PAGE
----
We needed to come into Fort Jefferson with decent daylight to navigate the shallows. The days are shorter now,  so we decided to break the trip into two days. We traveled three hours to the Marquesas Keys on Friday. The Marquesas Cays are just a few tiny spits of land. We need too much water depth to anchor inside of them, so we stayed on the outside, using them for shelter against the wind.

Howard surveyed his surroundings, scanning the water for fish.

Early Saturday morning we continued on, traveling another 5-6 hours to Fort Jefferson and the Dry Tortugas. Located about 70 miles from Key West, the Dry Tortugas are a cluster of seven islands, made up of coral reefs and sand. With the surrounding reefs and sand, they make up the Dry Tortugas National Park, an area known for birds, marine life and shipwrecks. Fort Jefferson is the central feature here, and I’ll post more about it separately.

The Tortugas were first named Las Tortugas (The Turtles) by Ponce de Leon. Soon after, they read “Dry Tortugas” on mariner’s charts, showing that they offered no fresh water (dry), but plenty of food (turtles). The area became a wildlife refuge in 1908, and was named a national park in 1992.

Dry Tortugas National Park

Speaking of marine life, as we anchored, we were greeted by some of the local Goliath Groupers whole live here. Goliath is correct, they are huge!!!

 

We first anchored outside of the harbor area. Scott had read that it was still protected by the reef, but offered more room for us to swing.  As the winds kicked up, we took a beating the first day, with Scott even being a bit seasick from the rolling at anchor. After watching numerous fishing boats take better shelter in the harbor, we headed in and found a spot. Scott was nervous, as the area didn’t allow for us to let out as much anchor scope as he would like. Never the less, we set our anchor and settled in to wait for good weather to travel on to Mexico.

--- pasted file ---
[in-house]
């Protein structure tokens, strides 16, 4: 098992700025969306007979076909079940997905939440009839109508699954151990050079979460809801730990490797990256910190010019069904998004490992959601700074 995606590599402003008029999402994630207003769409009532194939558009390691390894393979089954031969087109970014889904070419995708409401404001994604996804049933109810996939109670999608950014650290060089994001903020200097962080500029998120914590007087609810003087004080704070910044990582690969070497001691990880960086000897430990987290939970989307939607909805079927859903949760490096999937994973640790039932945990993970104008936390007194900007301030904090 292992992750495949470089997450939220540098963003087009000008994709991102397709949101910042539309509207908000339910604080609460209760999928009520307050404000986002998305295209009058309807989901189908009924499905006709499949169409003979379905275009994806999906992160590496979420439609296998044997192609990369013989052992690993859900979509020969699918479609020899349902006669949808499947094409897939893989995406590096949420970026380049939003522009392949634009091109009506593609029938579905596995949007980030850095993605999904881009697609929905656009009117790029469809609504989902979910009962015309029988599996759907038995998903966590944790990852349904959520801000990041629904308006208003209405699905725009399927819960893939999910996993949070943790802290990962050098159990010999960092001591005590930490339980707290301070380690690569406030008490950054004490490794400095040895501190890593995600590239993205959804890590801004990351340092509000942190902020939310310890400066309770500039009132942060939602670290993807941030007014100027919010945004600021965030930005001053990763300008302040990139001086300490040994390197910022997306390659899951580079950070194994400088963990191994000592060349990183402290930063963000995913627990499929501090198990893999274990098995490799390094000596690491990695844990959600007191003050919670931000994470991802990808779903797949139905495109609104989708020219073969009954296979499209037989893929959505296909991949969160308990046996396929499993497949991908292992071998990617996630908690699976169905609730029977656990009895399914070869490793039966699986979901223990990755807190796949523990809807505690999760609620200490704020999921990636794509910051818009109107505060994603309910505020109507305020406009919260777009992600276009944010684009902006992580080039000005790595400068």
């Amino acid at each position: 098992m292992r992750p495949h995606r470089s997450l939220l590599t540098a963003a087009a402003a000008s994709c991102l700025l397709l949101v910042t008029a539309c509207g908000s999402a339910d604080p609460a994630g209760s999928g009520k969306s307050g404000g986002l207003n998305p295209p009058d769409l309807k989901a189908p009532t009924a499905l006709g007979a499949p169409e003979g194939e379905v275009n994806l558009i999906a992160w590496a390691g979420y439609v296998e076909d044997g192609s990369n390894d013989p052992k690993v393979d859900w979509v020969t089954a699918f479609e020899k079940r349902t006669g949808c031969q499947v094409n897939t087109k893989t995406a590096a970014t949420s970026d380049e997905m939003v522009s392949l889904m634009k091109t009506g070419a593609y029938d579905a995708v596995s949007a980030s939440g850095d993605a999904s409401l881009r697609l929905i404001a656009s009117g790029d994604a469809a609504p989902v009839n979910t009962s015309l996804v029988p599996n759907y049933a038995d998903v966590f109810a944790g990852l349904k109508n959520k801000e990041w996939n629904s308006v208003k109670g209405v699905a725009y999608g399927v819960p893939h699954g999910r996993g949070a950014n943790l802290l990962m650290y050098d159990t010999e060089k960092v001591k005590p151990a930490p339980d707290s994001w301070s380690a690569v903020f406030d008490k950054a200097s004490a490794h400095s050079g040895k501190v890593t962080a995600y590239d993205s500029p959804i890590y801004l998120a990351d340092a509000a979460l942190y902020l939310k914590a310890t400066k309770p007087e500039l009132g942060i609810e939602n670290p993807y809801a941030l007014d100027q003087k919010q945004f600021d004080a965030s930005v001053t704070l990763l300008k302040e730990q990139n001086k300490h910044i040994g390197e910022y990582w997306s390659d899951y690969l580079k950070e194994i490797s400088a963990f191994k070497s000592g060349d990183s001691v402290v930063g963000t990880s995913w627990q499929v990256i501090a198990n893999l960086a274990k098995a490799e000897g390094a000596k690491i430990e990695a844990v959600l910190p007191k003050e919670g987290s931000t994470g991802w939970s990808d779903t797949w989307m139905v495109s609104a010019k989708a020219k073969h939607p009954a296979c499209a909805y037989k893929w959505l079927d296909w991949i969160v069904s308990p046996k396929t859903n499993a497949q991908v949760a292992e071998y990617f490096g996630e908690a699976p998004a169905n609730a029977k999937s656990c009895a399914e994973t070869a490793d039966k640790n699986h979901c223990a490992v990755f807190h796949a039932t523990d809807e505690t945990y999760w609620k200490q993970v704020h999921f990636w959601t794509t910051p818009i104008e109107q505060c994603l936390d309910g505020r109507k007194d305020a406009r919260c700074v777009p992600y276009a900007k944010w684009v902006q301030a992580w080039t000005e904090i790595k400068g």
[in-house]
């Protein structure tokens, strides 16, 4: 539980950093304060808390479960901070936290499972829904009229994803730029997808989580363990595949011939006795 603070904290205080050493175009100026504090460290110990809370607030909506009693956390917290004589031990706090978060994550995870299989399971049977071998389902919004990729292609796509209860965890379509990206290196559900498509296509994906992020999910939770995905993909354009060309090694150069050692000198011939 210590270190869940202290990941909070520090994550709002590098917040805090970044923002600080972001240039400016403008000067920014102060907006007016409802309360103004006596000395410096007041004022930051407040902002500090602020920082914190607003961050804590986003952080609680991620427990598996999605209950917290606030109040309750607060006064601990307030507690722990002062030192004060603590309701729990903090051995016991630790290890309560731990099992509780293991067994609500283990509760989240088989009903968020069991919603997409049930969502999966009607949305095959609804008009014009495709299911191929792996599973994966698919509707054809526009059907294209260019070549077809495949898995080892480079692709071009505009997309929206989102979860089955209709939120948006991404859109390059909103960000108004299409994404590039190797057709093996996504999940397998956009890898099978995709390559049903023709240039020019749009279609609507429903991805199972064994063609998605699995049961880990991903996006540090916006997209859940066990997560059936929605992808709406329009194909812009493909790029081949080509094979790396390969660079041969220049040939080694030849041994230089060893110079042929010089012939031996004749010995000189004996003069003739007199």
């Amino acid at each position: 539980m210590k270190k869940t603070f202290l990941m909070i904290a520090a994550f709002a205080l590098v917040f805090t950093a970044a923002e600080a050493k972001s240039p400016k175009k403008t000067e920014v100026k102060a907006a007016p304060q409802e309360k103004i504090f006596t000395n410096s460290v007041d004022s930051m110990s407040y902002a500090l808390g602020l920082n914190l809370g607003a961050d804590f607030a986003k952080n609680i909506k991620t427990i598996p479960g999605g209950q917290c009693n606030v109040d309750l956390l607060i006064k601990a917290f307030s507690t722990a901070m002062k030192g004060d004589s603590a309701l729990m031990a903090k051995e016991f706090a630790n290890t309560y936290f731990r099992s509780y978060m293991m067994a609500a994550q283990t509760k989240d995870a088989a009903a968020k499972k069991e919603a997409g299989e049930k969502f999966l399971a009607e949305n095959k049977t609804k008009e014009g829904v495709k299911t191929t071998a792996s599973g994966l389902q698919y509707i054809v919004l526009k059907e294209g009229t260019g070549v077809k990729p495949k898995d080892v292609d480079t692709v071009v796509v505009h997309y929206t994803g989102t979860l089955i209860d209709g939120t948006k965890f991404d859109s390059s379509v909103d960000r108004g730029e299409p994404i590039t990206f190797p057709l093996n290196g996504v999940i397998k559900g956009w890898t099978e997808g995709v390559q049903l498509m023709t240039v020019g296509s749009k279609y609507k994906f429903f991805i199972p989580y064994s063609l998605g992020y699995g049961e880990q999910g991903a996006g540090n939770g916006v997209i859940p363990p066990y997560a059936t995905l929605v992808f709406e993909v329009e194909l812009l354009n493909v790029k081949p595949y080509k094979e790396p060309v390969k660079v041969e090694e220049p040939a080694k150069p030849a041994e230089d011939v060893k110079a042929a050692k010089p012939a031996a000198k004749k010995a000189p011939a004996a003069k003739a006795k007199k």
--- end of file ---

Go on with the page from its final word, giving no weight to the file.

Here are some photos of our trip from Key West to the Dry Tortugas.

“Shells Sink, Dreams Float. Life’s Good On Our Boat!”

Adios USA!

We are shoving off this morning, to make our way toward Mexico!

Last night we spent time in some of our favorite Key West places, and said goodbye to friends here. We also met some new faces..Key West locals, by way of Maryland! Thanks for welcoming us Joe and Provie!

After a five hour run today, we’ll anchor for the night in the Marquesas Cays, and then head for the Dry Tortugas tomorrow. We’ll wait there for a good weather window, to continue on to Isla Mujeres, Mexico. It’s a two day run, and we’ll most likely be waiting close to two weeks in the Dry Tortugas for weather..ugh! Internet will be non existent until we get to Mexico, so I’ll upload posts in a few weeks, when we get settled.

Sea Life won’t see U.S. waters again for a few years! Adios!

“Shells Sink, Dreams Float. Life’s Good On Our Boat!”